"Any solid blue-chip candidate will receive multiple offers. To combat this, we are in a continuous process of talking to the candidates. We are very focused on candidate care and take a consultative approach that centers on their fit and their career progression. It’s a selling atmosphere."

    Randall drops the hard sell and backs away from a candidate, however, if he is concerned that the candidate might not stick with the position. "We want to see a minimum of three years with every employer when we look at a candidate’s work history," he notes.

    "The only thing worse than not being able to close a deal is to close one with a candidate who leaves after 60 days on the job. But we have a great track record for finding candidates who stick."

    With the labor shortage bearing down, Randall is beginning to look at new graduates for some clients, but they are also in short supply. "During the oil and gas downturn that began in the late 1980s and continued through the 1990s, new industries emerged and attracted talented students," he says.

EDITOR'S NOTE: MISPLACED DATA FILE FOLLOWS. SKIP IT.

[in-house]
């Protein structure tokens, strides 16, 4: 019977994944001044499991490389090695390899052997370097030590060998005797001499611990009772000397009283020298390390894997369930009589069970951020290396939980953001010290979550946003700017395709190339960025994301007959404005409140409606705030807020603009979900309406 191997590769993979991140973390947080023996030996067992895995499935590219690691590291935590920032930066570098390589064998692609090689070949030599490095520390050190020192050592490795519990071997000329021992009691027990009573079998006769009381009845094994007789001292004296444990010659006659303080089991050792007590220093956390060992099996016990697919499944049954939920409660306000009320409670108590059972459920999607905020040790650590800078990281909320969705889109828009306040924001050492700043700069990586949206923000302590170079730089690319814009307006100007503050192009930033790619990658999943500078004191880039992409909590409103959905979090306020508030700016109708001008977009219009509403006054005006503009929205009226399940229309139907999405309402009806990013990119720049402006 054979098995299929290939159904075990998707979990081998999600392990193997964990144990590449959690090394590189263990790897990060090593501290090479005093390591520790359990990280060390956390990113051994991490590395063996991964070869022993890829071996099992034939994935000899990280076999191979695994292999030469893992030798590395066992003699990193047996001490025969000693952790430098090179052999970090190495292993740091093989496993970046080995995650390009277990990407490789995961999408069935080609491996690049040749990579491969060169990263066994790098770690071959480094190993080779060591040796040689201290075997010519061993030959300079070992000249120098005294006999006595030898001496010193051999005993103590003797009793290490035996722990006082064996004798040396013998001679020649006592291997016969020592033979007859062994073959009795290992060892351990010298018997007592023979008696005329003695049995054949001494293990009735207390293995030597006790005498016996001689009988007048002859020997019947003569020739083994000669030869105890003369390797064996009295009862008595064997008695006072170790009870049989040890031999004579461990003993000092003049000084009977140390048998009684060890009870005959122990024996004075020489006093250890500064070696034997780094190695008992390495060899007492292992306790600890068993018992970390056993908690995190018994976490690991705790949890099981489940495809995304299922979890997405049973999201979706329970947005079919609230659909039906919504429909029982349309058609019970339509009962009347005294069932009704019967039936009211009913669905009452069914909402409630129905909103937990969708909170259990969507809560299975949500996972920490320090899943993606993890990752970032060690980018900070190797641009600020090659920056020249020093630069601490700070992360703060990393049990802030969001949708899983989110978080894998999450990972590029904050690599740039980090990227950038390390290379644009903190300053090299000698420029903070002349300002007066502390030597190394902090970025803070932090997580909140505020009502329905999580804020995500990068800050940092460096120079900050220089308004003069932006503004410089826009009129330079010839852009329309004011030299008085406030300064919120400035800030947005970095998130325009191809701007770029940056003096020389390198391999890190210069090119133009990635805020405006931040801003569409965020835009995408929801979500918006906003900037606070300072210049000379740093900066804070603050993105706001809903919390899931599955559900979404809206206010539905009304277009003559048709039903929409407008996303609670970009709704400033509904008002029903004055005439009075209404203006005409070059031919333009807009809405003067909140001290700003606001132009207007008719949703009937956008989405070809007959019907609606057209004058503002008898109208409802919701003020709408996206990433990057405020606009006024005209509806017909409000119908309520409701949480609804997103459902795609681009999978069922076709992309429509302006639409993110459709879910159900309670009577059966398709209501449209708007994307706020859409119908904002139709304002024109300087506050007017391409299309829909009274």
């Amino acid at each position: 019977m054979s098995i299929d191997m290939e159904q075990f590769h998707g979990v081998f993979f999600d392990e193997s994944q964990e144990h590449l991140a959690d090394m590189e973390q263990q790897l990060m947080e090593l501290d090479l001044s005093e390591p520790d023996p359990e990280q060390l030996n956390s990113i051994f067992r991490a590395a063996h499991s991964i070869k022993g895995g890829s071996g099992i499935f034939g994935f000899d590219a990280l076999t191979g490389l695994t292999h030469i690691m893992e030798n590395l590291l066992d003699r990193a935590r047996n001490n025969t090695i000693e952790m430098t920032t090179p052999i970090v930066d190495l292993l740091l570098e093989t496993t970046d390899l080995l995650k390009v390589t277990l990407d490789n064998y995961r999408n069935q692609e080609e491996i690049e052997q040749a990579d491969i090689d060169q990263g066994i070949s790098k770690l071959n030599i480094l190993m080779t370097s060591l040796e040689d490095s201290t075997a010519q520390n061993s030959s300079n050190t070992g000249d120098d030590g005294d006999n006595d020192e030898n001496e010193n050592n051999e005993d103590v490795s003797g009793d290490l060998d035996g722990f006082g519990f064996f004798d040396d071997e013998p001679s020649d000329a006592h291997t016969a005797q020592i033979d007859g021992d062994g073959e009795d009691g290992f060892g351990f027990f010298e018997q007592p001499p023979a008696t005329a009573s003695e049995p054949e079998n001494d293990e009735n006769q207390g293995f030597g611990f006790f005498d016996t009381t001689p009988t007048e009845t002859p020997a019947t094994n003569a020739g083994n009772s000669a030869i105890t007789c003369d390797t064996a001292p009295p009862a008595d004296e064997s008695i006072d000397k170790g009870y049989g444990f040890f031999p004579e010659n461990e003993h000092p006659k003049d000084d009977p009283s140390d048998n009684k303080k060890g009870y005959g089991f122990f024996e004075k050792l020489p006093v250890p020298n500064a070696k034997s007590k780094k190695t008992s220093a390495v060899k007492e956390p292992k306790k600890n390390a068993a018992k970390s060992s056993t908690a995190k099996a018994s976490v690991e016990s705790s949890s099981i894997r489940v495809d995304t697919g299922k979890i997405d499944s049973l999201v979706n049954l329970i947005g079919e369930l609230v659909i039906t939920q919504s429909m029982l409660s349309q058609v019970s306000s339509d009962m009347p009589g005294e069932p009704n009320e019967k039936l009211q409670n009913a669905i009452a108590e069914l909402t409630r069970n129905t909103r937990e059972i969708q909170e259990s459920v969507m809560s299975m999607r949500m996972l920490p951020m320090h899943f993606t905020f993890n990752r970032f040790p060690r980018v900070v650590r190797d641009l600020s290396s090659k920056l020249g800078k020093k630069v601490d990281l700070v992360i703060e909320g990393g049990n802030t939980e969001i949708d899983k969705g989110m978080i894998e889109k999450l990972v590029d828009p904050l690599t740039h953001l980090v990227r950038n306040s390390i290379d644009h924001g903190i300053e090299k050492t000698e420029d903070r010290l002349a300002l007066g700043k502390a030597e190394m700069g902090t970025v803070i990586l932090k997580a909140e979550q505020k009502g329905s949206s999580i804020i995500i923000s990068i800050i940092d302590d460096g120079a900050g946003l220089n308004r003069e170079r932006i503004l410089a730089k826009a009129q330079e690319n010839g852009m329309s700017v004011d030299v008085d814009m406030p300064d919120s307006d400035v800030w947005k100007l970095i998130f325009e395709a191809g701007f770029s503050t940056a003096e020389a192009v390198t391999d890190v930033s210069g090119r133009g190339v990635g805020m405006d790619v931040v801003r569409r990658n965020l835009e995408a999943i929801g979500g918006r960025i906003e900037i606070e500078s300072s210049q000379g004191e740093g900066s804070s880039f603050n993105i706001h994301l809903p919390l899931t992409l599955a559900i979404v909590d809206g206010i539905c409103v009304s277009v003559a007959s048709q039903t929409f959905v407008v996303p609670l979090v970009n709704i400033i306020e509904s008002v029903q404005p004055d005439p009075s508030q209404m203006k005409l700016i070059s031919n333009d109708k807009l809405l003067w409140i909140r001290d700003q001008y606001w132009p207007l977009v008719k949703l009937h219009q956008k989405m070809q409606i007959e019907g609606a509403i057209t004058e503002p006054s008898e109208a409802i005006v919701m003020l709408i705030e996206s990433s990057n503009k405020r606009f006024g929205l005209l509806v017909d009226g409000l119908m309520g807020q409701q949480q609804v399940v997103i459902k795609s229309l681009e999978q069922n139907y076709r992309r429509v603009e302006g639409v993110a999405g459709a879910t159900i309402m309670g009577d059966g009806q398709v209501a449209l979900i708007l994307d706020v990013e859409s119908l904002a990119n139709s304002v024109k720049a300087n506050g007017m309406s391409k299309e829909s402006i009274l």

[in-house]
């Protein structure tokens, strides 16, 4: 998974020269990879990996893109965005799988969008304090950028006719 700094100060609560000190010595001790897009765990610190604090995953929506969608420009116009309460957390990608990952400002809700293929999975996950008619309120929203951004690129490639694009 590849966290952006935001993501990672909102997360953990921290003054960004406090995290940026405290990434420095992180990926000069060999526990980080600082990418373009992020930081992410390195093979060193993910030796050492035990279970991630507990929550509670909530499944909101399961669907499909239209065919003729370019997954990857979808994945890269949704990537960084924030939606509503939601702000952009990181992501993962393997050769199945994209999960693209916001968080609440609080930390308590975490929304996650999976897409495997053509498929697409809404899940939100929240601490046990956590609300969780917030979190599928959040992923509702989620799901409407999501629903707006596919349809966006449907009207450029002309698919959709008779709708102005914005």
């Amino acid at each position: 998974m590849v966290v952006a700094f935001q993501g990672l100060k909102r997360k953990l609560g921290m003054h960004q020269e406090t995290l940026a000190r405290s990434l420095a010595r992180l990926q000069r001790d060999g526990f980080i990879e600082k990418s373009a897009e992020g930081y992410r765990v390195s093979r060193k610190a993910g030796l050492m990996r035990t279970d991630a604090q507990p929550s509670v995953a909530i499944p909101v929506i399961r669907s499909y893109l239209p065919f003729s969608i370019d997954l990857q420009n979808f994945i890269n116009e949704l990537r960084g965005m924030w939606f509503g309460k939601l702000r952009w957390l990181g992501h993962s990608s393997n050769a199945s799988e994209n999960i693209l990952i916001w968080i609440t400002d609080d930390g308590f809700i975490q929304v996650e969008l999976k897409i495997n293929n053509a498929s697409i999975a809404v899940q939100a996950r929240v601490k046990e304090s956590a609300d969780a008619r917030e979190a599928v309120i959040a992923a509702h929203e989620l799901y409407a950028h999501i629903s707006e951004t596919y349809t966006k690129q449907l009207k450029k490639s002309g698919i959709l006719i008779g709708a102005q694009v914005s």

According to Randall, the number of new graduates in petroleum engineering has dropped from 10,000 to 12,000 a year in the 1980s down to 2,000 a year now. "Today, new graduates are wooed by multiple companies while they are still in college," he says.

    The Futurestep oil and gas group also fills international positions. "Right now, we are filling positions in Dubai and Brazil," Randall reports. "We also do some sourcing abroad for foreign nationals to fill jobs here, but there is some pushback from our clients."

    Clients are reluctant to look at foreign nationals because few H-1B visas are available and the process is expensive. "In addition, U.S. oil and gas companies are long established and generally prefer U.S. talent for continuity and communication reasons," Randall says.

    He notes, however, that if the labor markets continue to tighten and Congress raises the H-1B visa cap, U.S. oil and gas companies will be more receptive to hiring foreign engineers. "We’ve already seen lower resistance, and it will continue to drop," he says.